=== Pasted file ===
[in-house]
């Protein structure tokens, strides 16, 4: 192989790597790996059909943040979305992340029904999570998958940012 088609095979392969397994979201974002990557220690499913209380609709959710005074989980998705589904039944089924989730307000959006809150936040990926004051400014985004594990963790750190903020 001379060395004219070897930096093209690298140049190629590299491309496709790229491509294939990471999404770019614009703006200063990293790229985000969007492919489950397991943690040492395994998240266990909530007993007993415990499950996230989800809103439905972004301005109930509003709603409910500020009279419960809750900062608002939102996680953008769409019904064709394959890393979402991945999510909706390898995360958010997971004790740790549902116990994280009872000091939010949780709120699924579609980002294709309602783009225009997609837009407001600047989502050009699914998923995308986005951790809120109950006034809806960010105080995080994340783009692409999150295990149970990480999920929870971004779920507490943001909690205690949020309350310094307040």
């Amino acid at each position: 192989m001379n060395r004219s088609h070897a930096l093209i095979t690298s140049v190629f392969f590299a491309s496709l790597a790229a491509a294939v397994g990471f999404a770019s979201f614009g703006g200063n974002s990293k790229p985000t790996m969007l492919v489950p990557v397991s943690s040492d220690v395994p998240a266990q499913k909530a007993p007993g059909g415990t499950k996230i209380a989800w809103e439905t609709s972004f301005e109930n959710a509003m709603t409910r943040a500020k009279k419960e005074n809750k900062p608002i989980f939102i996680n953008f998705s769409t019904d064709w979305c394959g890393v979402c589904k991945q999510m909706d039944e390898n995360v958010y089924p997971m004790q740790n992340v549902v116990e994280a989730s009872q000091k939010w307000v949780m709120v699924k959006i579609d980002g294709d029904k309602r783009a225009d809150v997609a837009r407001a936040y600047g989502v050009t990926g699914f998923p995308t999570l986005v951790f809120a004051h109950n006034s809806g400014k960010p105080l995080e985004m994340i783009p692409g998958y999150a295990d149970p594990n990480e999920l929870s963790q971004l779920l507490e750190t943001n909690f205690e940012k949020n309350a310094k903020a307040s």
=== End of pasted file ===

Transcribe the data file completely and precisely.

[in-house]
């Protein structure tokens, strides 16, 4: 192989790597790996059909943040979305992340029904999570998958940012 088609095979392969397994979201974002990557220690499913209380609709959710005074989980998705589904039944089924989730307000959006809150936040990926004051400014985004594990963790750190903020 001379060395004219070897930096093209690298140049190629590299491309496709790229491509294939990471999404770019614009703006200063990293790229985000969007492919489950397991943690040492395994998240266990909530007993007993415990499950996230989800809103439905972004301005109930509003709603409910500020009279419960809750900062608002939102996680953008769409019904064709394959890393979402991945999510909706390898995360958010997971004790740790549902116990994280009872000091939010949780709120699924579609980002294709309602783009225009997609837009407001600047989502050009699914998923995308986005951790809120109950006034809806960010105080995080994340783009692409999150295990149970990480999920929870971004779920507490943001909690205690949020309350310094307040």
């Amino acid at each position: 192989m001379n060395r004219s088609h070897a930096l093209i095979t690298s140049v190629f392969f590299a491309s496709l790597a790229a491509a294939v397994g990471f999404a770019s979201f614009g703006g200063n974002s990293k790229p985000t790996m969007l492919v489950p990557v397991s943690s040492d220690v395994p998240a266990q499913k909530a007993p007993g059909g415990t499950k996230i209380a989800w809103e439905t609709s972004f301005e109930n959710a509003m709603t409910r943040a500020k009279k419960e005074n809750k900062p608002i989980f939102i996680n953008f998705s769409t019904d064709w979305c394959g890393v979402c589904k991945q999510m909706d039944e390898n995360v958010y089924p997971m004790q740790n992340v549902v116990e994280a989730s009872q000091k939010w307000v949780m709120v699924k959006i579609d980002g294709d029904k309602r783009a225009d809150v997609a837009r407001a936040y600047g989502v050009t990926g699914f998923p995308t999570l986005v951790f809120a004051h109950n006034s809806g400014k960010p105080l995080e985004m994340i783009p692409g998958y999150a295990d149970p594990n990480e999920l929870s963790q971004l779920l507490e750190t943001n909690f205690e940012k949020n309350a310094k903020a307040s």